Laser treatment zaps away look of varicose veins

By Connie Prater

Knight Ridder Newspapers

People who've shied away from wearing swimsuits at the beach or passed on that hip miniskirt look because of varicose veins may be encouraged by results of a study recently released.

Two-year follow-up exams on patients who've undergone laser therapy to zap away those spidery, purplish lumps on their legs show the laser method may be better than traditional surgery.

Doctors who treated 97 patients by using lasers to close the veins found that the blood vessels returned in only 6 percent of the cases -- compared ith 10 percent or more of patients who have the veins surgically removed or use other types of treatments.


The study is important because laser treatment costs less, about $1,500 to $3,000 per leg, and leaves minimal scarring. An important factor, since improving the appearance of the legs is sometimes the patient's ultimate goal.

The doctors are focusing on the latest technology in the effort to treat diseases from inside the vascular highway -- the intricate systems of blood vessels that run the length of everyone's body. Thus, instead of having to open someone up surgically, they use lasers or chemicals administered through the veins.

Millions of Americans have varicose veins. They form along the back or inside of the legs when blood collects in the tiny vessels near the surface of the legs. Gravity or age can weaken the valves that pump blood back up the leg toward the heart. Over time, the veins start to bulge and turn red or purple.

For most people, they are simply ugly and make you rethink some of your wardrobe choices. But for others, they are a source of pain, throbbing and cramping during the night and causing itching or burning of the skin on the leg and around the ankle.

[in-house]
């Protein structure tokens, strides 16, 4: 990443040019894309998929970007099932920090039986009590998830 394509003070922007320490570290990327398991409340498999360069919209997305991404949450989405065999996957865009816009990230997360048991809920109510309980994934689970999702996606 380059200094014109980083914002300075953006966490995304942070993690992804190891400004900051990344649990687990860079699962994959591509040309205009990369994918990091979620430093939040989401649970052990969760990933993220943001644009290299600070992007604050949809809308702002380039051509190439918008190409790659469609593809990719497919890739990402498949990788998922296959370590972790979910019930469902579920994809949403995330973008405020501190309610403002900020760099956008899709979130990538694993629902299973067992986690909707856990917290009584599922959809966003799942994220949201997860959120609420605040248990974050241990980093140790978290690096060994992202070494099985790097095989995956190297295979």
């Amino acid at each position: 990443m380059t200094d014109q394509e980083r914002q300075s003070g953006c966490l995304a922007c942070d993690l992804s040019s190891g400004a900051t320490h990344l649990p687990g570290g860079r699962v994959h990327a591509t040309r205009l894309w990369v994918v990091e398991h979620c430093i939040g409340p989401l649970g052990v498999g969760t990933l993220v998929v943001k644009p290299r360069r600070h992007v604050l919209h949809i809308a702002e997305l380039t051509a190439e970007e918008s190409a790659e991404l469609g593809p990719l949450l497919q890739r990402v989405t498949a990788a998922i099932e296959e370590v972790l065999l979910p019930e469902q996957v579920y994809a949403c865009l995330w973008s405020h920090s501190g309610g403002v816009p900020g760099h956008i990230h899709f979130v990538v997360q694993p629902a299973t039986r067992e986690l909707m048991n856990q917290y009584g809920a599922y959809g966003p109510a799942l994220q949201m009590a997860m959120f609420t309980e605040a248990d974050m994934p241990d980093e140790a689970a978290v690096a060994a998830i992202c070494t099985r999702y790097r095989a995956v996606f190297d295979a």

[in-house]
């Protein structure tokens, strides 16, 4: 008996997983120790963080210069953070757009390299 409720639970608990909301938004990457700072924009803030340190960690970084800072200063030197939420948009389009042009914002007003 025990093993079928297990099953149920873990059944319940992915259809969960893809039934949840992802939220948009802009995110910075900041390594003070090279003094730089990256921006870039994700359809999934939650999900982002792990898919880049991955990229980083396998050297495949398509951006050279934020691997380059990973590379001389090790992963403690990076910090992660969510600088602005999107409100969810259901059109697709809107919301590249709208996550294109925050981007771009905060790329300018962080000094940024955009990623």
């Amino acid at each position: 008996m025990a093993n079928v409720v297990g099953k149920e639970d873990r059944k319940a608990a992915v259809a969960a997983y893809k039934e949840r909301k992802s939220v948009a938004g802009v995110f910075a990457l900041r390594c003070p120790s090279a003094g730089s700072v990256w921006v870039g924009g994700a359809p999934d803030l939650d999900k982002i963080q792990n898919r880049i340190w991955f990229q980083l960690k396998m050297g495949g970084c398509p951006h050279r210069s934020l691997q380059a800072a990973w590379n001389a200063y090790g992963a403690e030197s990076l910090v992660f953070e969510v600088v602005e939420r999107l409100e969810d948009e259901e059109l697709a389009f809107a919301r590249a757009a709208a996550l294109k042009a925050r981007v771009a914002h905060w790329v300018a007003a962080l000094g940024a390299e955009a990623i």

Left untreated, the veins can continue to enlarge and lead to a condition that occurs when blood does not completely return to the heart from the veins.

Although in many instances it's hereditary, the condition is common in pregnant women, overweight men and women, and those who are on their feet and stationary for long periods of time.

Surgical treatment typically leaves scars a couple of inches in length from several incisions made in the leg. The veins are tied shut and completely removed from the leg.

The laser treatment can be done in a doctor's office under local anesthesia. It involves injecting an anesthetic into the patient's leg, then guiding a catheter and microscopic laser through a small incision in the skin. The laser delivers heat along the inside walls of the veins to close them.

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